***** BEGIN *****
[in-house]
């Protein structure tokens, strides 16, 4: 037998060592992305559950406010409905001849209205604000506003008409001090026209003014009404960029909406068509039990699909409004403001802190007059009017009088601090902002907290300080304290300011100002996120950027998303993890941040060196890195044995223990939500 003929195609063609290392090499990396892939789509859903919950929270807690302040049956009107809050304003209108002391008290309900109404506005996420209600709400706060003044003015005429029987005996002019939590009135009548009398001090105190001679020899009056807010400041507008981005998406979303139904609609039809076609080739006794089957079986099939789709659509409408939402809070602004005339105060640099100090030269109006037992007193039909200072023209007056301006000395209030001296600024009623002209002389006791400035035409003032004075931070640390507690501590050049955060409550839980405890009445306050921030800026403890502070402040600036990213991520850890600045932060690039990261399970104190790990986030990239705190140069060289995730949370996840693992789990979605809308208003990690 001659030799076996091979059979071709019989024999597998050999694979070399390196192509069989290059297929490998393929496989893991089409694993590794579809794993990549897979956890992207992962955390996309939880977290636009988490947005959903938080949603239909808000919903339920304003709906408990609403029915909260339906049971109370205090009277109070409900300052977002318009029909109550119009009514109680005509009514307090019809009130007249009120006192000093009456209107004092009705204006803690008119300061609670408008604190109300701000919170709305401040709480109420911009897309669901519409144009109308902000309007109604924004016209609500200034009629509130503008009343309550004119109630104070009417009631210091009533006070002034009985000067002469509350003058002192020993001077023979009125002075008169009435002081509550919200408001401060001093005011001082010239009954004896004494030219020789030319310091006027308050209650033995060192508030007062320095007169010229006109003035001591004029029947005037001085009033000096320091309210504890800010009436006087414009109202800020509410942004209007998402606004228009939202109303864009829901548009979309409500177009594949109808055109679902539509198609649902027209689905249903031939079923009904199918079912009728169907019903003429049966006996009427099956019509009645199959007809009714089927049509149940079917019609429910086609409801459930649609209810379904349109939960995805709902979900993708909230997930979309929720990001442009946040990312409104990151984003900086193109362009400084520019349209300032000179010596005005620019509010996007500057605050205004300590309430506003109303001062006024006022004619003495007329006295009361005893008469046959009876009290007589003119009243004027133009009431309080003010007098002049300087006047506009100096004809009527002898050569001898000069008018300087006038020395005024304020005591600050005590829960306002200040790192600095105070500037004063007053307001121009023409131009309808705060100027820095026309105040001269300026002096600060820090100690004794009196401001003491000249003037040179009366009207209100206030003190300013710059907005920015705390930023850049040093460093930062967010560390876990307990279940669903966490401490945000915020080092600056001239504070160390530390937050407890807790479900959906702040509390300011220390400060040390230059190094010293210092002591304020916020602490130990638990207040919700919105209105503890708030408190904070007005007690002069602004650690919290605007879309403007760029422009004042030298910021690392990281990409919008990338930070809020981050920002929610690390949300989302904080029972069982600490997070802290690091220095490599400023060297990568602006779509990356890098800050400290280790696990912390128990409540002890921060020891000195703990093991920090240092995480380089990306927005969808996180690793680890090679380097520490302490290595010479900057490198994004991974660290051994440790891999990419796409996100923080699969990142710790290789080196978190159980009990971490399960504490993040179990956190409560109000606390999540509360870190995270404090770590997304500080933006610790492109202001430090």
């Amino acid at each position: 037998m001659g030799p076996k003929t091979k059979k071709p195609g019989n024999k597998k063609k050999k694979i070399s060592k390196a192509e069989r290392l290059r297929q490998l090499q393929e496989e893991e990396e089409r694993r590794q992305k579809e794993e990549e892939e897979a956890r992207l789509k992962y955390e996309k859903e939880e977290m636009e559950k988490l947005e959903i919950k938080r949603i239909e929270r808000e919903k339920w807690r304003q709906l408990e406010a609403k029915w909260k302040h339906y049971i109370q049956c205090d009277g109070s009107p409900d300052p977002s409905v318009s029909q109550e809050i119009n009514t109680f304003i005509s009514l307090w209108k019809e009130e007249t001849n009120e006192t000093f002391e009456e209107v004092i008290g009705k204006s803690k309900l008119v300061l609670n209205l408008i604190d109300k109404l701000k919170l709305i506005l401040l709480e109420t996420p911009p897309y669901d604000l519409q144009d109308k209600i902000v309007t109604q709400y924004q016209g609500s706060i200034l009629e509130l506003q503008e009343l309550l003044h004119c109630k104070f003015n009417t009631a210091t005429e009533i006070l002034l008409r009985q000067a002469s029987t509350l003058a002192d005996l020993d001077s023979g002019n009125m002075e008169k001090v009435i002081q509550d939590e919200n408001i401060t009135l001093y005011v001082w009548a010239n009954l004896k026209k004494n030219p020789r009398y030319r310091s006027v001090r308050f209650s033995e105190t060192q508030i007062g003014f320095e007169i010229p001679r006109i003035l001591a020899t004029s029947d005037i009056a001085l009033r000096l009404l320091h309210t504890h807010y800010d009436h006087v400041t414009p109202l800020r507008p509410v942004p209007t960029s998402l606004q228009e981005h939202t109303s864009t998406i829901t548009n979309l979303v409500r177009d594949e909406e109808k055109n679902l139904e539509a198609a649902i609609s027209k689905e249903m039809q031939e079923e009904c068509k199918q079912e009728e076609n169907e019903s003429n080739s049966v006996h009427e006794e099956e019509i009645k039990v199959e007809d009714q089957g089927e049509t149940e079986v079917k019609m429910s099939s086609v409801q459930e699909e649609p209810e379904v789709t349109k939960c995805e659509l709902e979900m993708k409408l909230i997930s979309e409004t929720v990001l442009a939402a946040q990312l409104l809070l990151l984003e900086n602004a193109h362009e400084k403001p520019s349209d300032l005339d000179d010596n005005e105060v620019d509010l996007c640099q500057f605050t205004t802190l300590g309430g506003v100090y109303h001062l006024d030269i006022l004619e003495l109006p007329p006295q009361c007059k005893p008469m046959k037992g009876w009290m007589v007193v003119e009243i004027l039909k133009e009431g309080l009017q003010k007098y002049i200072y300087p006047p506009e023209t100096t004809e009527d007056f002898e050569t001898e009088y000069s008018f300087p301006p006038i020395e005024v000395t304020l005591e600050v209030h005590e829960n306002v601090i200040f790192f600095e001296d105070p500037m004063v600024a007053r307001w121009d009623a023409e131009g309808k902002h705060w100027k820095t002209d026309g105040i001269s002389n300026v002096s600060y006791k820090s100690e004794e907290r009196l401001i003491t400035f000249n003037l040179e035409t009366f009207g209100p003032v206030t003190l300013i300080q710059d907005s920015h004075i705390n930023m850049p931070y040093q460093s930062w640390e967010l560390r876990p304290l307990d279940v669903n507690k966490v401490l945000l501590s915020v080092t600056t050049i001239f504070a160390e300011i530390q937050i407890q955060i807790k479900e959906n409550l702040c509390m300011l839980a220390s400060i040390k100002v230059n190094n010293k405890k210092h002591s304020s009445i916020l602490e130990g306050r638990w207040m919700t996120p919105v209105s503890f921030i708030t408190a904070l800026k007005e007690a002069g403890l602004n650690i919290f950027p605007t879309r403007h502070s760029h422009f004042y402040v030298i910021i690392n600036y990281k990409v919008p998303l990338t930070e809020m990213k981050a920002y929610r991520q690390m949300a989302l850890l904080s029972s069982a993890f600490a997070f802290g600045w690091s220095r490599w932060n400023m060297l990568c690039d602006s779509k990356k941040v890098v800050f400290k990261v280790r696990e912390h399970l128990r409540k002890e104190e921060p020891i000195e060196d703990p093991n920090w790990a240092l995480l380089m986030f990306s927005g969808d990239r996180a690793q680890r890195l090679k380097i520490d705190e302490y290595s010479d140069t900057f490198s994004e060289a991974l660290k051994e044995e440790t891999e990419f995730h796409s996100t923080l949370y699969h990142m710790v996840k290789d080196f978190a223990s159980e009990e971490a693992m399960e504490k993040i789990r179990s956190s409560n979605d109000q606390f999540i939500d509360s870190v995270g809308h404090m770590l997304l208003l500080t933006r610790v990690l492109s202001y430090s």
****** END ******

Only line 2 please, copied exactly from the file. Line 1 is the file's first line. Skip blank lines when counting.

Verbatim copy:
């Protein structure tokens, strides 16, 4: 037998060592992305559950406010409905001849209205604000506003008409001090026209003014009404960029909406068509039990699909409004403001802190007059009017009088601090902002907290300080304290300011100002996120950027998303993890941040060196890195044995223990939500 003929195609063609290392090499990396892939789509859903919950929270807690302040049956009107809050304003209108002391008290309900109404506005996420209600709400706060003044003015005429029987005996002019939590009135009548009398001090105190001679020899009056807010400041507008981005998406979303139904609609039809076609080739006794089957079986099939789709659509409408939402809070602004005339105060640099100090030269109006037992007193039909200072023209007056301006000395209030001296600024009623002209002389006791400035035409003032004075931070640390507690501590050049955060409550839980405890009445306050921030800026403890502070402040600036990213991520850890600045932060690039990261399970104190790990986030990239705190140069060289995730949370996840693992789990979605809308208003990690 001659030799076996091979059979071709019989024999597998050999694979070399390196192509069989290059297929490998393929496989893991089409694993590794579809794993990549897979956890992207992962955390996309939880977290636009988490947005959903938080949603239909808000919903339920304003709906408990609403029915909260339906049971109370205090009277109070409900300052977002318009029909109550119009009514109680005509009514307090019809009130007249009120006192000093009456209107004092009705204006803690008119300061609670408008604190109300701000919170709305401040709480109420911009897309669901519409144009109308902000309007109604924004016209609500200034009629509130503008009343309550004119109630104070009417009631210091009533006070002034009985000067002469509350003058002192020993001077023979009125002075008169009435002081509550919200408001401060001093005011001082010239009954004896004494030219020789030319310091006027308050209650033995060192508030007062320095007169010229006109003035001591004029029947005037001085009033000096320091309210504890800010009436006087414009109202800020509410942004209007998402606004228009939202109303864009829901548009979309409500177009594949109808055109679902539509198609649902027209689905249903031939079923009904199918079912009728169907019903003429049966006996009427099956019509009645199959007809009714089927049509149940079917019609429910086609409801459930649609209810379904349109939960995805709902979900993708909230997930979309929720990001442009946040990312409104990151984003900086193109362009400084520019349209300032000179010596005005620019509010996007500057605050205004300590309430506003109303001062006024006022004619003495007329006295009361005893008469046959009876009290007589003119009243004027133009009431309080003010007098002049300087006047506009100096004809009527002898050569001898000069008018300087006038020395005024304020005591600050005590829960306002200040790192600095105070500037004063007053307001121009023409131009309808705060100027820095026309105040001269300026002096600060820090100690004794009196401001003491000249003037040179009366009207209100206030003190300013710059907005920015705390930023850049040093460093930062967010560390876990307990279940669903966490401490945000915020080092600056001239504070160390530390937050407890807790479900959906702040509390300011220390400060040390230059190094010293210092002591304020916020602490130990638990207040919700919105209105503890708030408190904070007005007690002069602004650690919290605007879309403007760029422009004042030298910021690392990281990409919008990338930070809020981050920002929610690390949300989302904080029972069982600490997070802290690091220095490599400023060297990568602006779509990356890098800050400290280790696990912390128990409540002890921060020891000195703990093991920090240092995480380089990306927005969808996180690793680890090679380097520490302490290595010479900057490198994004991974660290051994440790891999990419796409996100923080699969990142710790290789080196978190159980009990971490399960504490993040179990956190409560109000606390999540509360870190995270404090770590997304500080933006610790492109202001430090």